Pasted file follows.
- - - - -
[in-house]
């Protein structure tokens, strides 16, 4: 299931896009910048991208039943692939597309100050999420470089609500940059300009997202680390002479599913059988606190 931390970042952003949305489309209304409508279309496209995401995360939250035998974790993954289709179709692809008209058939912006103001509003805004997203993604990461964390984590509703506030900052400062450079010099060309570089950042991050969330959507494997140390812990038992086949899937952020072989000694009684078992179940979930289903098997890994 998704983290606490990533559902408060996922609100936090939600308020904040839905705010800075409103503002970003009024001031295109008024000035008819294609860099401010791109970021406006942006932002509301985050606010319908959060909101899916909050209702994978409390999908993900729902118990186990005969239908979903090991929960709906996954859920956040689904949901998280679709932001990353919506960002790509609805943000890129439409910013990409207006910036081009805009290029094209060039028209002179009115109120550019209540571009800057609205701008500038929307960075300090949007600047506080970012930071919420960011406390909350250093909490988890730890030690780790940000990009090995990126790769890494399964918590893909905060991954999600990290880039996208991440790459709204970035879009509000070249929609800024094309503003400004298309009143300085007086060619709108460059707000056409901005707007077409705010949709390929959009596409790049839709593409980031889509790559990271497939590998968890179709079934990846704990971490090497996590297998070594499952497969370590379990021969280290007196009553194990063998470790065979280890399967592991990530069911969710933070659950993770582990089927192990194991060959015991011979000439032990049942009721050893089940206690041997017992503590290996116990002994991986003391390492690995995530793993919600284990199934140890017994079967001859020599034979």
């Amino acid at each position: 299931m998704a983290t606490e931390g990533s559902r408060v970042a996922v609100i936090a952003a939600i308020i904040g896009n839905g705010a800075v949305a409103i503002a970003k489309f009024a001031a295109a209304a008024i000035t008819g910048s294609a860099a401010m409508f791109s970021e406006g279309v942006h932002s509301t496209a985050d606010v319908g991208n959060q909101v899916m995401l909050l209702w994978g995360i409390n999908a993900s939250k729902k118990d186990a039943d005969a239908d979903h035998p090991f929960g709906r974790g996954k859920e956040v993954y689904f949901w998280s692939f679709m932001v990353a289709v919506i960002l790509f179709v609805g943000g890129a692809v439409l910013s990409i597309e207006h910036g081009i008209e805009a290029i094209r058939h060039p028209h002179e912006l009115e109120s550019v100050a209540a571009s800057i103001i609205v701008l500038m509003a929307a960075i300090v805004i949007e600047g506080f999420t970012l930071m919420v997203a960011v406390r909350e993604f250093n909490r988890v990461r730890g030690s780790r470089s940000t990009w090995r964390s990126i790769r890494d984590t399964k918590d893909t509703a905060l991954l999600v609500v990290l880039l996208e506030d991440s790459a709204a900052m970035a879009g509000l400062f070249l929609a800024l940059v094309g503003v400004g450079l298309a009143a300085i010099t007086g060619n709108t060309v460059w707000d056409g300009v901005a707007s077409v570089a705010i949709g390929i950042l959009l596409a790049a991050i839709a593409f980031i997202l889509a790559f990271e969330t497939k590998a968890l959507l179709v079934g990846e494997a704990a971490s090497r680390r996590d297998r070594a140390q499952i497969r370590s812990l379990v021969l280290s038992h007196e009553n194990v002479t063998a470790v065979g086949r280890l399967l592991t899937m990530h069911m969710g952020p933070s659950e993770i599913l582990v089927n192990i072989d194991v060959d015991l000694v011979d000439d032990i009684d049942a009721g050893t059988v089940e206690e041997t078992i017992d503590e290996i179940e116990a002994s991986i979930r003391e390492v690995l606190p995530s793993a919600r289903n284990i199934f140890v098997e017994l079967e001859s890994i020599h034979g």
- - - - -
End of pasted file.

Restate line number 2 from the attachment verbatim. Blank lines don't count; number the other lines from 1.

């Protein structure tokens, strides 16, 4: 299931896009910048991208039943692939597309100050999420470089609500940059300009997202680390002479599913059988606190 931390970042952003949305489309209304409508279309496209995401995360939250035998974790993954289709179709692809008209058939912006103001509003805004997203993604990461964390984590509703506030900052400062450079010099060309570089950042991050969330959507494997140390812990038992086949899937952020072989000694009684078992179940979930289903098997890994 998704983290606490990533559902408060996922609100936090939600308020904040839905705010800075409103503002970003009024001031295109008024000035008819294609860099401010791109970021406006942006932002509301985050606010319908959060909101899916909050209702994978409390999908993900729902118990186990005969239908979903090991929960709906996954859920956040689904949901998280679709932001990353919506960002790509609805943000890129439409910013990409207006910036081009805009290029094209060039028209002179009115109120550019209540571009800057609205701008500038929307960075300090949007600047506080970012930071919420960011406390909350250093909490988890730890030690780790940000990009090995990126790769890494399964918590893909905060991954999600990290880039996208991440790459709204970035879009509000070249929609800024094309503003400004298309009143300085007086060619709108460059707000056409901005707007077409705010949709390929959009596409790049839709593409980031889509790559990271497939590998968890179709079934990846704990971490090497996590297998070594499952497969370590379990021969280290007196009553194990063998470790065979280890399967592991990530069911969710933070659950993770582990089927192990194991060959015991011979000439032990049942009721050893089940206690041997017992503590290996116990002994991986003391390492690995995530793993919600284990199934140890017994079967001859020599034979």